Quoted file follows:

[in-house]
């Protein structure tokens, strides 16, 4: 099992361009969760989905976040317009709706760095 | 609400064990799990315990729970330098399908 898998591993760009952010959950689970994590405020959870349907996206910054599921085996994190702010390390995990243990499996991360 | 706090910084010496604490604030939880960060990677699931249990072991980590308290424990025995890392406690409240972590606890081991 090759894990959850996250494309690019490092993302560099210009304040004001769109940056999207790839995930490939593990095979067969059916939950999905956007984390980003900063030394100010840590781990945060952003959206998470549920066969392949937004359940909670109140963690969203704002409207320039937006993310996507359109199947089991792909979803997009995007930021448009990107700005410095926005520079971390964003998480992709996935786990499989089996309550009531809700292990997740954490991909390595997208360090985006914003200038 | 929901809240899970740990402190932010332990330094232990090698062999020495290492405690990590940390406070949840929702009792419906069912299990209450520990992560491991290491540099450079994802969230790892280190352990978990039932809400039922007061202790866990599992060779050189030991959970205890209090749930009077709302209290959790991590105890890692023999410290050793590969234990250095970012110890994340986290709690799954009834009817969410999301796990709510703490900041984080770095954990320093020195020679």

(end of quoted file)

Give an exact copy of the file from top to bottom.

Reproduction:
[in-house]
């Protein structure tokens, strides 16, 4: 099992361009969760989905976040317009709706760095 | 609400064990799990315990729970330098399908 898998591993760009952010959950689970994590405020959870349907996206910054599921085996994190702010390390995990243990499996991360 | 706090910084010496604490604030939880960060990677699931249990072991980590308290424990025995890392406690409240972590606890081991 090759894990959850996250494309690019490092993302560099210009304040004001769109940056999207790839995930490939593990095979067969059916939950999905956007984390980003900063030394100010840590781990945060952003959206998470549920066969392949937004359940909670109140963690969203704002409207320039937006993310996507359109199947089991792909979803997009995007930021448009990107700005410095926005520079971390964003998480992709996935786990499989089996309550009531809700292990997740954490991909390595997208360090985006914003200038 | 929901809240899970740990402190932010332990330094232990090698062999020495290492405690990590940390406070949840929702009792419906069912299990209450520990992560491991290491540099450079994802969230790892280190352990978990039932809400039922007061202790866990599992060779050189030991959970205890209090749930009077709302209290959790991590105890890692023999410290050793590969234990250095970012110890994340986290709690799954009834009817969410999301796990709510703490900041984080770095954990320093020195020679």